We have commented many times in the past on the importance of maintaining towed vehicles, but South African roads continue to be plagued by crashes arising from mechanical failure involving trailers and caravans. With the April holidays, a reminder on towed vehicle safety is due.
One of the contributors to crashes involving towed vehicles is that they are often used infrequently. Apart from the odd trip, most domestic trailers spend most of their lives under the carport, caravans even more so. This can result in unexpected problems, starting with the presence of animals. Ants and other small insects find a ready home in light fittings and connectors, carrying in water and debris which piles up, inviting corrosion.
It pays to do a full inspection of the underside of the chassis and all the wiring if the vehicle hasn't been towed for a while. Check all connectors and cable ties for security. The lights may work when you test them at home, but five minutes of driving could shake loose the tenuous connections left by rats chewing the cables, leaving you without lighting for the rest of your journey. And corrosion could cause brake linkages to seize, a serious safety risk in the case of caravans and heavy trailers.
With the electrics and brakes serviced and functional, your next stop should be to do a thorough bolt check. Focus especially on the chassis bolts and the tow hitch attachment point, and while you're about it, ensure that the licence disc holder is secure and the licence itself is valid. With the recent troubles with the postal service, your licence renewal reminder may have gone missing, and if the licence has expired, the vehicle is technically unroadworthy. This could result in a fine at best, and possible repudiation of an insurance claim at worst.
If you tow a caravan with gas bottle mounts, ensure the bottles are securely fastened. A gas bottle which detaches becomes a high-speed missile which could be fatal for other road users. The same goes for the spare wheel - ensure it's properly attached and that you have the tools needed to not only remove it from the trailer or caravan, but fit it at the roadside if needed. The jack and wheelspanner in your tow vehicle may not be of the right type or size for your trailer!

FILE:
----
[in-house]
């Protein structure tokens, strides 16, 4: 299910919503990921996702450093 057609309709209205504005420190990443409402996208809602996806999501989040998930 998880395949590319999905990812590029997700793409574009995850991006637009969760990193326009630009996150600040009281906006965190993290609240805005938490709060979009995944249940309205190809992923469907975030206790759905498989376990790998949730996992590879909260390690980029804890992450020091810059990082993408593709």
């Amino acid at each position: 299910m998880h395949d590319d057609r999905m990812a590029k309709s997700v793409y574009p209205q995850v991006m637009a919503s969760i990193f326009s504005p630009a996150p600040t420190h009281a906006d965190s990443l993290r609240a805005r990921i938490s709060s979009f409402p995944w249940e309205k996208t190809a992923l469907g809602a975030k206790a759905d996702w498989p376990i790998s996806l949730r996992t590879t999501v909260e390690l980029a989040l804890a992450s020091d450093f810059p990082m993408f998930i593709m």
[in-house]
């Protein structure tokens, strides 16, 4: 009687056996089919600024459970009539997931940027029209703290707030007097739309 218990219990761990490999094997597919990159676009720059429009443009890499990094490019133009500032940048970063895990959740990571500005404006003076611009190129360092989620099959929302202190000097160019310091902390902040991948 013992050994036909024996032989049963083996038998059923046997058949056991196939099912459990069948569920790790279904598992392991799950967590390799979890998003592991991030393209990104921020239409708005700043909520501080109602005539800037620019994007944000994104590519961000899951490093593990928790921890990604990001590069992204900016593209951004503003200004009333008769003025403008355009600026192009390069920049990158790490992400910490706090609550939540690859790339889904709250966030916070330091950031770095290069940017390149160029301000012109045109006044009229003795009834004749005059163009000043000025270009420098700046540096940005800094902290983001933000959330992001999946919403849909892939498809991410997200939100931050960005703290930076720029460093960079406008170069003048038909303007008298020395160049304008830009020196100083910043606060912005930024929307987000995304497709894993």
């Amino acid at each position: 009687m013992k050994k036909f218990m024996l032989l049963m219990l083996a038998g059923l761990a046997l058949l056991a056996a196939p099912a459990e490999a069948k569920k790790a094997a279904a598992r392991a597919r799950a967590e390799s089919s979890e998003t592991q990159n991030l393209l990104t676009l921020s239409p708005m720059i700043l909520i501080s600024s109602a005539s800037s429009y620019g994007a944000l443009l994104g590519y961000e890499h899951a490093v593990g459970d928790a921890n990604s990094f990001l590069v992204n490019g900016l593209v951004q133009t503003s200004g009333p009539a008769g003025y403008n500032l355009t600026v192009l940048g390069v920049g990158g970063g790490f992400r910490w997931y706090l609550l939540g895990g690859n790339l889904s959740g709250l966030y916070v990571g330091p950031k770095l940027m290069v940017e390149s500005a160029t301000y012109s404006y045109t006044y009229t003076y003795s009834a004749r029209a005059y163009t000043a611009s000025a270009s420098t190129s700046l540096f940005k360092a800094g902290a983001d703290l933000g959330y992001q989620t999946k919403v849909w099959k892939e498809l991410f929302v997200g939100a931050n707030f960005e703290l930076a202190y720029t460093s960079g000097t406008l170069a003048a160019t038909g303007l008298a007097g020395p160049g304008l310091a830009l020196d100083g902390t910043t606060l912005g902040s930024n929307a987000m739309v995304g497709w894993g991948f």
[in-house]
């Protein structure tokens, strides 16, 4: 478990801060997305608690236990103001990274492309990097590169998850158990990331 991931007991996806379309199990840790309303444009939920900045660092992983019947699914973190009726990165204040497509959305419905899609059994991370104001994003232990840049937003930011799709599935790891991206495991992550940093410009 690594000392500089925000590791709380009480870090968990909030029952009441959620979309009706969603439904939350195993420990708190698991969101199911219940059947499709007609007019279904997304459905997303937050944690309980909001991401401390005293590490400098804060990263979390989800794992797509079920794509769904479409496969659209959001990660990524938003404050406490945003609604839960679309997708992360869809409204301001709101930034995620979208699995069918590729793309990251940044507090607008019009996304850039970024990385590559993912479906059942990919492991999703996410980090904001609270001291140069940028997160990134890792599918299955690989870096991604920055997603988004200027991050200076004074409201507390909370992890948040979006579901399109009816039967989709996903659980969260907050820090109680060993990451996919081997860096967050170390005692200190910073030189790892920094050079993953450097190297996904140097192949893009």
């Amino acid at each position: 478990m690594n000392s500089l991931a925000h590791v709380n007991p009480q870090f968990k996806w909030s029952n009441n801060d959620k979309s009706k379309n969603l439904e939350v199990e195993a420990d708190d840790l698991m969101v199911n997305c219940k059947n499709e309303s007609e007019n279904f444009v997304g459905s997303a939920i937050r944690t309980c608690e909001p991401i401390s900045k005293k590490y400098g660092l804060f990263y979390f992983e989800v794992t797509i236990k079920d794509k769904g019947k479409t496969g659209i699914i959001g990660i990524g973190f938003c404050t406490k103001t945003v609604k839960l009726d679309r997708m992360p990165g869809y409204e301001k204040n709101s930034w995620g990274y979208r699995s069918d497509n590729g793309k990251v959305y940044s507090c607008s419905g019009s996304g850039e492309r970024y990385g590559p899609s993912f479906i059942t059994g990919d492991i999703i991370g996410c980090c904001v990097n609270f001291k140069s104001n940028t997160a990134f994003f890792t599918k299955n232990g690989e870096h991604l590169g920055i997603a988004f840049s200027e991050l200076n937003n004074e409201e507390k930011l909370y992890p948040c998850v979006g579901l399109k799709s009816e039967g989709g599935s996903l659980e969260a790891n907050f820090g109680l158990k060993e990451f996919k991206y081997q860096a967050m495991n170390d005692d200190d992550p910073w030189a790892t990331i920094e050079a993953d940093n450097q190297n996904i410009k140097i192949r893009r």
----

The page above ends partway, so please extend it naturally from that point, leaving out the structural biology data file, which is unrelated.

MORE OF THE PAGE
On the subject of tyres, they should be correctly inflated and have sufficient tread remaining, but they should also be structurally safe. The tyres on towed vehicles rarely rack up enough kilometres to wear out within their safe life. Tyre manufacturers typically suggest five to seven years as being the maximum lifetime of a tyre. Older tyres become hard and crack as they age, especially when exposed to the harsh sunlight and heat of the South African environment. A tyre may have plenty of tread left, but if it has begun to show hairline cracks in the sidewall or tread grooves, then it's reached the end of its life and should be replaced to reduce the risk of sudden failure.
A point of particular concern is the wheel bearings on towed vehicles which tend to stand for long periods between uses. In such cases, bearings can develop flat spots which can cause early failure, or the lubricating grease can deteriorate or dry out. The most reliable test for wheel bearing condition is to jack up the trailer and rock the wheel on its axle. There should be no play, and if there is, the wheel bearing is in need of replacement. Do not skimp on this relatively inexpensive repair - if a bearing fails, the wheel may depart the vehicle, endangering other road users and possibly even causing you to lose control of the combination.
Adhere to laws regarding the maximum amount of weight which may be exerted on the tow hitch of the tow vehicle and pack your caravan or trailer so as to distribute the load evenly. Place the heaviest items directly over the axle, for instance.
A final point, often overlooked, is to ensure that your tow vehicle can legally tow whatever you hitch it up to. Consult the tow vehicle's owner's manual to determine the maximum towing capacity, and ensure you comply with the law too, both in terms of the licence you need to tow the trailer or caravan in question, and in terms of the maximum permissible mass of the towed vehicle.
If you have any questions about towing, contact us at the AA - we're here to help and we want you to get back safely from your Easter break!